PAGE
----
Year 220 (CCXX) was a leap year starting on Saturday (link will display the full calendar) of the Julian calendar.

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222

Year 222 (CCXXII) was a common year starting on Tuesday (link will display the full calendar) of the Julian calendar.

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224

Year 224 (CCXXIV) was a leap year starting on Thursday (link will display the full calendar) of the Julian calendar.

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230

Year 230 (CCXXX) was a common year starting on Friday (link will display the full calendar) of the Julian calendar.

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232

Year 232 (CCXXXII) was a leap year starting on Sunday (link will display the full calendar) of the Julian calendar.

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234

Year 234 (CCXXXIV) was a common year starting on Wednesday (link will display the full calendar) of the Julian calendar.

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235

Year 235 (CCXXXV) was a common year starting on Thursday (link will display the full calendar) of the Julian calendar.

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244

Year 244 (CCXLIV) was a leap year starting on Monday (link will display the full calendar) of the Julian calendar.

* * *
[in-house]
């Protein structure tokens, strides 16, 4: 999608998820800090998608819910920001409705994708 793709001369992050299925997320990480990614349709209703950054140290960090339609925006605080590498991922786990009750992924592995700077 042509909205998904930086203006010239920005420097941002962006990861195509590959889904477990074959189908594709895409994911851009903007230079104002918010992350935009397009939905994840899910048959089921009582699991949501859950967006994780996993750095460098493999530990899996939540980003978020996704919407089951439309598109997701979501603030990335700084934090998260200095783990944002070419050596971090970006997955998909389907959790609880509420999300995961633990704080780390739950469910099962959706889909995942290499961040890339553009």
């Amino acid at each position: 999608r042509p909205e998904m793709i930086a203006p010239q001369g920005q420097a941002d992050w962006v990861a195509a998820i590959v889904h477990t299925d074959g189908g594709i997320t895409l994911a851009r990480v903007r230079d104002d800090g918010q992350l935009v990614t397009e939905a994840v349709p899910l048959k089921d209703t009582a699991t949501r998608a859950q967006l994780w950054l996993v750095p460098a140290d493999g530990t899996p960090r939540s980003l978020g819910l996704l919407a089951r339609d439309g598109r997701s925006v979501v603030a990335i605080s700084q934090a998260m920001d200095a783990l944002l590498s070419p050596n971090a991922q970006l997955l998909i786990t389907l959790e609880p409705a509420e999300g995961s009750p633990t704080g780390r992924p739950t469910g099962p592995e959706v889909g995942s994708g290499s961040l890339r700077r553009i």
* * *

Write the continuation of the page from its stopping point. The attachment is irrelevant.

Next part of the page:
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250

Year 250 (CCL) was a common year starting on Tuesday (link will display the full calendar) of the Julian calendar.

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258

Year 258 (CCLVIII) was a common year starting on Friday (link will display the full calendar) of the Julian calendar.

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260

Year 260 (CCLX) was a leap year starting on Sunday (link will display the full calendar) of the Julian calendar.

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263

Year 263 (CCLXIII) was a common year starting on Thursday (link will display the full calendar) of the Julian calendar.

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266

Year 266 (CCLXVI) was a common year starting on Monday (link will display the full calendar) of the Julian calendar.

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280

Year 280 (CCLXXX) was a leap year starting on Thursday (link will display the full calendar) of the Julian calendar.

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284

Year 284 (CCLXXXIV) was a leap year starting on Tuesday (link will display the full calendar) of the Julian calendar.

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291

Year 291 (CCXCI) was a common year starting on Thursday (link will display the full calendar) of the Julian calendar.

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300